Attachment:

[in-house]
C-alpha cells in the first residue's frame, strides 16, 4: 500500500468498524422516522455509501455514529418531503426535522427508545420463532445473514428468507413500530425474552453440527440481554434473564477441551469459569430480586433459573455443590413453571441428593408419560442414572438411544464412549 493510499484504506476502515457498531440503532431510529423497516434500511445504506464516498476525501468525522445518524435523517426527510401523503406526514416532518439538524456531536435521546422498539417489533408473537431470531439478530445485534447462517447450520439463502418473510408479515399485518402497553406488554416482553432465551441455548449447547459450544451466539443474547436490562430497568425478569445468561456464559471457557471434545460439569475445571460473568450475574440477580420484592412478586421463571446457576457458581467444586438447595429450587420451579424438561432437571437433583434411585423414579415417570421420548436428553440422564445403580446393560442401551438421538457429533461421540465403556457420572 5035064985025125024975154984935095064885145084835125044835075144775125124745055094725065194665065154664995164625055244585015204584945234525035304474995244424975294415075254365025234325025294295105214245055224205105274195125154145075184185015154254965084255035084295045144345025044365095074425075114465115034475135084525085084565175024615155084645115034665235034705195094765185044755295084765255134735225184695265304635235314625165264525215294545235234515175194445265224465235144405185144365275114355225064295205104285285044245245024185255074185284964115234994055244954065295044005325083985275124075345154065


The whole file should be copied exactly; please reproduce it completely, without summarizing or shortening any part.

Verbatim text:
[in-house]
C-alpha cells in the first residue's frame, strides 16, 4: 500500500468498524422516522455509501455514529418531503426535522427508545420463532445473514428468507413500530425474552453440527440481554434473564477441551469459569430480586433459573455443590413453571441428593408419560442414572438411544464412549 493510499484504506476502515457498531440503532431510529423497516434500511445504506464516498476525501468525522445518524435523517426527510401523503406526514416532518439538524456531536435521546422498539417489533408473537431470531439478530445485534447462517447450520439463502418473510408479515399485518402497553406488554416482553432465551441455548449447547459450544451466539443474547436490562430497568425478569445468561456464559471457557471434545460439569475445571460473568450475574440477580420484592412478586421463571446457576457458581467444586438447595429450587420451579424438561432437571437433583434411585423414579415417570421420548436428553440422564445403580446393560442401551438421538457429533461421540465403556457420572 5035064985025125024975154984935095064885145084835125044835075144775125124745055094725065194665065154664995164625055244585015204584945234525035304474995244424975294415075254365025234325025294295105214245055224205105274195125154145075184185015154254965084255035084295045144345025044365095074425075114465115034475135084525085084565175024615155084645115034665235034705195094765185044755295084765255134735225184695265304635235314625165264525215294545235234515175194445265224465235144405185144365275114355225064295205104285285044245245024185255074185284964115234994055244954065295044005325083985275124075345154065